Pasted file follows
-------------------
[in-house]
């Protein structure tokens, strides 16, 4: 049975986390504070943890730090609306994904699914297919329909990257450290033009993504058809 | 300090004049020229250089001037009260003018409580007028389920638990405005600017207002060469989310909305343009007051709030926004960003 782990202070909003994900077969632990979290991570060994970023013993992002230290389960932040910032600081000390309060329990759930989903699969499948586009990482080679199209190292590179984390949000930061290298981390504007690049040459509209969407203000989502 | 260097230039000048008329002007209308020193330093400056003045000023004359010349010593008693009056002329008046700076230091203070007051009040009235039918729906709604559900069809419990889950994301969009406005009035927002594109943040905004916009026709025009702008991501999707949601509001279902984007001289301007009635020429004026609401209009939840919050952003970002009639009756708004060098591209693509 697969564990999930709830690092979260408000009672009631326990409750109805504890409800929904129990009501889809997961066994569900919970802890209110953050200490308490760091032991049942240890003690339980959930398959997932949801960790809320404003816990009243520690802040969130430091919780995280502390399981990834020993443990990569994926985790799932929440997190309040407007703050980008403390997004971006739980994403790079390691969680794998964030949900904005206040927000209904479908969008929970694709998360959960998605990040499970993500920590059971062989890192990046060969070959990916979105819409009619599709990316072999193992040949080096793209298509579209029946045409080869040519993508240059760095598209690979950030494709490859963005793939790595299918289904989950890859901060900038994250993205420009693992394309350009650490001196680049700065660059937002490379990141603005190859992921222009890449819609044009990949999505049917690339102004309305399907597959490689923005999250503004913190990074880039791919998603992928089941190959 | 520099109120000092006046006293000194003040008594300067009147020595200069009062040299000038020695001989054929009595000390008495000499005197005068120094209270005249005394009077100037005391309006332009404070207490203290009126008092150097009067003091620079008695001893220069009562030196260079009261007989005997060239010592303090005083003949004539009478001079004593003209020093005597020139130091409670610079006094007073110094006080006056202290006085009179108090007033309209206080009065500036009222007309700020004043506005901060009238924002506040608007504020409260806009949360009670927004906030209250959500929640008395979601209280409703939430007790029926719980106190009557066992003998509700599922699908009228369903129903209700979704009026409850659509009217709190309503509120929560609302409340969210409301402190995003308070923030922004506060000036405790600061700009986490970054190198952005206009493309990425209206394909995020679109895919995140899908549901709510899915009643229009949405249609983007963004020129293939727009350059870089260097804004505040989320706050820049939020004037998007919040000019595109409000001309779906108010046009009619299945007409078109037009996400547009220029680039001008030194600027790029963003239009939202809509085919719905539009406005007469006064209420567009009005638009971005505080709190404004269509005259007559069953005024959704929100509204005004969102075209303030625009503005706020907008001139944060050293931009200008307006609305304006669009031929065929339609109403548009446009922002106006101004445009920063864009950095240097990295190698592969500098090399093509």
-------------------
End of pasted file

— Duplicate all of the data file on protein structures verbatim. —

[in-house]
């Protein structure tokens, strides 16, 4: 049975986390504070943890730090609306994904699914297919329909990257450290033009993504058809 | 300090004049020229250089001037009260003018409580007028389920638990405005600017207002060469989310909305343009007051709030926004960003 782990202070909003994900077969632990979290991570060994970023013993992002230290389960932040910032600081000390309060329990759930989903699969499948586009990482080679199209190292590179984390949000930061290298981390504007690049040459509209969407203000989502 | 260097230039000048008329002007209308020193330093400056003045000023004359010349010593008693009056002329008046700076230091203070007051009040009235039918729906709604559900069809419990889950994301969009406005009035927002594109943040905004916009026709025009702008991501999707949601509001279902984007001289301007009635020429004026609401209009939840919050952003970002009639009756708004060098591209693509 697969564990999930709830690092979260408000009672009631326990409750109805504890409800929904129990009501889809997961066994569900919970802890209110953050200490308490760091032991049942240890003690339980959930398959997932949801960790809320404003816990009243520690802040969130430091919780995280502390399981990834020993443990990569994926985790799932929440997190309040407007703050980008403390997004971006739980994403790079390691969680794998964030949900904005206040927000209904479908969008929970694709998360959960998605990040499970993500920590059971062989890192990046060969070959990916979105819409009619599709990316072999193992040949080096793209298509579209029946045409080869040519993508240059760095598209690979950030494709490859963005793939790595299918289904989950890859901060900038994250993205420009693992394309350009650490001196680049700065660059937002490379990141603005190859992921222009890449819609044009990949999505049917690339102004309305399907597959490689923005999250503004913190990074880039791919998603992928089941190959 | 520099109120000092006046006293000194003040008594300067009147020595200069009062040299000038020695001989054929009595000390008495000499005197005068120094209270005249005394009077100037005391309006332009404070207490203290009126008092150097009067003091620079008695001893220069009562030196260079009261007989005997060239010592303090005083003949004539009478001079004593003209020093005597020139130091409670610079006094007073110094006080006056202290006085009179108090007033309209206080009065500036009222007309700020004043506005901060009238924002506040608007504020409260806009949360009670927004906030209250959500929640008395979601209280409703939430007790029926719980106190009557066992003998509700599922699908009228369903129903209700979704009026409850659509009217709190309503509120929560609302409340969210409301402190995003308070923030922004506060000036405790600061700009986490970054190198952005206009493309990425209206394909995020679109895919995140899908549901709510899915009643229009949405249609983007963004020129293939727009350059870089260097804004505040989320706050820049939020004037998007919040000019595109409000001309779906108010046009009619299945007409078109037009996400547009220029680039001008030194600027790029963003239009939202809509085919719905539009406005007469006064209420567009009005638009971005505080709190404004269509005259007559069953005024959704929100509204005004969102075209303030625009503005706020907008001139944060050293931009200008307006609305304006669009031929065929339609109403548009446009922002106006101004445009920063864009950095240097990295190698592969500098090399093509």